Does David Eggers Have One Good Thing Going Right Now?
Or, as Papercuts likes to put it, "Is Dave Eggers the busiest man in literature?" Eggers is indeed ubiquitous right now, and is approaching some slightly more exaggerated level of ubiquitous as we approach the fall. Leaving aside--and this is a big thing to leave aside--"the McSweeney's empire and the 826 Valencia literacy project," as Papercuts phrases it (we might add 826NYC while we're at it), Eggers has a movie out--the execrable "Away We Go"--and another on the way, the impossibly great looking Where the Wild Things Are. He's also releasing a novelization of his Wild Things adaptation; its infuriatingly whimsical furry cover has been making the rounds on the internet all day. In a colossally long Rumpus interview, Eggers teased Zeitoun, a non-fiction book due in the fall about a Hurricane Katrina survivor who Eggers got to know while working on Voices from the Storm, a McSweeney's-published oral history of the 2005 disaster in New Orleans. Proceeds from Zeitoun will go to a nonprofit foundation that will distribute the book's profits in and around New Orleans.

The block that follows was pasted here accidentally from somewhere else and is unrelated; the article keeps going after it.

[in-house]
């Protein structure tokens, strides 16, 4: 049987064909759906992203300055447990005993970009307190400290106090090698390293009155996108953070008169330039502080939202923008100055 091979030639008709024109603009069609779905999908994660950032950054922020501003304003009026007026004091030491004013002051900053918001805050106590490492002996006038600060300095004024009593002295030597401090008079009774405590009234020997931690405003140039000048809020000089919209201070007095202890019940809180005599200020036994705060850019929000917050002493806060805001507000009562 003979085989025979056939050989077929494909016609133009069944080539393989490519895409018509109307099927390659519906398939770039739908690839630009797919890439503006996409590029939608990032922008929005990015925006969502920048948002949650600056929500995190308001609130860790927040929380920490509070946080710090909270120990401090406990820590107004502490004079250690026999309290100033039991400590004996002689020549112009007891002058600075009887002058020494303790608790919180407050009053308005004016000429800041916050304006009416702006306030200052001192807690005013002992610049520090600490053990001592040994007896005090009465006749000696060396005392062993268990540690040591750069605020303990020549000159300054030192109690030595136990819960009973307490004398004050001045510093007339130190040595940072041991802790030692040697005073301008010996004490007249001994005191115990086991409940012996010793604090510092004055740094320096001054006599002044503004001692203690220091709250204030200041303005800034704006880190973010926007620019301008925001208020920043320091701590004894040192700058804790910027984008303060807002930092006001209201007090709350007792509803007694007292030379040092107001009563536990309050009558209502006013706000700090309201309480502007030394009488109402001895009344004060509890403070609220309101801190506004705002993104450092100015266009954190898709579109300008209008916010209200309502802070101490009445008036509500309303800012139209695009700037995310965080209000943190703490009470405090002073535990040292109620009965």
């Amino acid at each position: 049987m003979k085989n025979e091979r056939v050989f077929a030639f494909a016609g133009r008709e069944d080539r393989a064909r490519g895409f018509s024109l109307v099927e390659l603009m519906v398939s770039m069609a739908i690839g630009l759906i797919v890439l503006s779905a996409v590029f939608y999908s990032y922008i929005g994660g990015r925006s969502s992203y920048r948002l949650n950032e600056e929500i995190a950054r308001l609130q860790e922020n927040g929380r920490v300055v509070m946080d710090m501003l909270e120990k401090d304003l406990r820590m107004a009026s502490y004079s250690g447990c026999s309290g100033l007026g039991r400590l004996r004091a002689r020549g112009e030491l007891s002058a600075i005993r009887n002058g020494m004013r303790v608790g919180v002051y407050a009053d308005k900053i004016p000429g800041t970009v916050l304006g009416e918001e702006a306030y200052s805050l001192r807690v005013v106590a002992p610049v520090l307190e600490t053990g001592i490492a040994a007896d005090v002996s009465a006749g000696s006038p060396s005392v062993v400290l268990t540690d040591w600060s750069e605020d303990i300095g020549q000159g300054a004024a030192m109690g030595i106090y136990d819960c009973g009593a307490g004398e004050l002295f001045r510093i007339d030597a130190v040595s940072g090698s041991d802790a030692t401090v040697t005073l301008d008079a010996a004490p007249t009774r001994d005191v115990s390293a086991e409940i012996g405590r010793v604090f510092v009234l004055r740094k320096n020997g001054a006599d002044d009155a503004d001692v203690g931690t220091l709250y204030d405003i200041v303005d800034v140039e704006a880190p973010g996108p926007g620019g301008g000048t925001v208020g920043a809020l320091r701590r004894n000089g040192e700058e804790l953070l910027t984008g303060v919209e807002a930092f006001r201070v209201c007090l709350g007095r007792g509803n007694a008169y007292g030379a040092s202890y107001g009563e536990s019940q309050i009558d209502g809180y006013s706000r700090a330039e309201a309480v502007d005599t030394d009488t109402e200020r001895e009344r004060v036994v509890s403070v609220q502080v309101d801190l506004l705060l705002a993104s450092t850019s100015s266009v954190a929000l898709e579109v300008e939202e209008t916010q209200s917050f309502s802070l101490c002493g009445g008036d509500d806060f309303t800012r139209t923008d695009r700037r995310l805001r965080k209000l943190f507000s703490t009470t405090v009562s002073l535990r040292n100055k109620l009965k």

So, on the one hand, an abysmally self-absorbed, passive-aggressively eye-rolling movie which cannot get out of theaters, by our lights, fast enough. On the other, Where the Wild Things Are. On the one hand, a book cover covered in fur, because that's what Wild Things are covered in. On the other, a fascinating in-depth reporting project--for charity!--on one of the biggest human rights catastrophes of this American century. Off to the side, an ever-expanding literacy program and a penchant for writing long, twee defenses of newspapers and print publications with sentences in them like, "Again, this is a time to roar back and assert and celebrate the beauty of the printed page." Really, this is exhausting: is this dude the Fey Highwayman or the savior of the dregs of print culture? Could he be both at once? Optimism is exhausting.